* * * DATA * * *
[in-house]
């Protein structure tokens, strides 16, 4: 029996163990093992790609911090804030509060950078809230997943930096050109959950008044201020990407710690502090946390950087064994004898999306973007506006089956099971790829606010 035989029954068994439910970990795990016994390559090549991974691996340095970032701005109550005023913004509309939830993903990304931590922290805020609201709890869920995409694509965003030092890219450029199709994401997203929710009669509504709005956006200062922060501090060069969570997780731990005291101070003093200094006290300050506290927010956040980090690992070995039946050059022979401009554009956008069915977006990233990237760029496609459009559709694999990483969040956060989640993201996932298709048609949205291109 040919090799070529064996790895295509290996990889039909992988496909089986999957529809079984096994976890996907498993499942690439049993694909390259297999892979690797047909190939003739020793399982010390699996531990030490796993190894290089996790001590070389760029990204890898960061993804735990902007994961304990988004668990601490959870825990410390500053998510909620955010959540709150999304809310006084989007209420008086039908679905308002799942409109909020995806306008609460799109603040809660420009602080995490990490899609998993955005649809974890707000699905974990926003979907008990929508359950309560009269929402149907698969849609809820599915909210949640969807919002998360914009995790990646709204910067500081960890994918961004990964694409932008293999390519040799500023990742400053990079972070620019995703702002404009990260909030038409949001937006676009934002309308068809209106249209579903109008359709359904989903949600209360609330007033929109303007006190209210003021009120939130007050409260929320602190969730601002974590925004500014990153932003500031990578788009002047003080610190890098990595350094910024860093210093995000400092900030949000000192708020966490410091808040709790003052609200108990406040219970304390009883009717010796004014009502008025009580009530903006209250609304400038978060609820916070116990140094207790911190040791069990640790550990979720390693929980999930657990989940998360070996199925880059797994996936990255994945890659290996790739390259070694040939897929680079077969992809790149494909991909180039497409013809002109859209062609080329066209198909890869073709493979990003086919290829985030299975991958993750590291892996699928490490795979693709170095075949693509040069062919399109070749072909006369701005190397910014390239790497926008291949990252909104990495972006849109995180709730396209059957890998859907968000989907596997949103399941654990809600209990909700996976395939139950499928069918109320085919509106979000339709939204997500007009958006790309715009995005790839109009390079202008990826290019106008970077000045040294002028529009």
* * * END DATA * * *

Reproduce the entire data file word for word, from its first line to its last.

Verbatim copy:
[in-house]
């Protein structure tokens, strides 16, 4: 029996163990093992790609911090804030509060950078809230997943930096050109959950008044201020990407710690502090946390950087064994004898999306973007506006089956099971790829606010 035989029954068994439910970990795990016994390559090549991974691996340095970032701005109550005023913004509309939830993903990304931590922290805020609201709890869920995409694509965003030092890219450029199709994401997203929710009669509504709005956006200062922060501090060069969570997780731990005291101070003093200094006290300050506290927010956040980090690992070995039946050059022979401009554009956008069915977006990233990237760029496609459009559709694999990483969040956060989640993201996932298709048609949205291109 040919090799070529064996790895295509290996990889039909992988496909089986999957529809079984096994976890996907498993499942690439049993694909390259297999892979690797047909190939003739020793399982010390699996531990030490796993190894290089996790001590070389760029990204890898960061993804735990902007994961304990988004668990601490959870825990410390500053998510909620955010959540709150999304809310006084989007209420008086039908679905308002799942409109909020995806306008609460799109603040809660420009602080995490990490899609998993955005649809974890707000699905974990926003979907008990929508359950309560009269929402149907698969849609809820599915909210949640969807919002998360914009995790990646709204910067500081960890994918961004990964694409932008293999390519040799500023990742400053990079972070620019995703702002404009990260909030038409949001937006676009934002309308068809209106249209579903109008359709359904989903949600209360609330007033929109303007006190209210003021009120939130007050409260929320602190969730601002974590925004500014990153932003500031990578788009002047003080610190890098990595350094910024860093210093995000400092900030949000000192708020966490410091808040709790003052609200108990406040219970304390009883009717010796004014009502008025009580009530903006209250609304400038978060609820916070116990140094207790911190040791069990640790550990979720390693929980999930657990989940998360070996199925880059797994996936990255994945890659290996790739390259070694040939897929680079077969992809790149494909991909180039497409013809002109859209062609080329066209198909890869073709493979990003086919290829985030299975991958993750590291892996699928490490795979693709170095075949693509040069062919399109070749072909006369701005190397910014390239790497926008291949990252909104990495972006849109995180709730396209059957890998859907968000989907596997949103399941654990809600209990909700996976395939139950499928069918109320085919509106979000339709939204997500007009958006790309715009995005790839109009390079202008990826290019106008970077000045040294002028529009």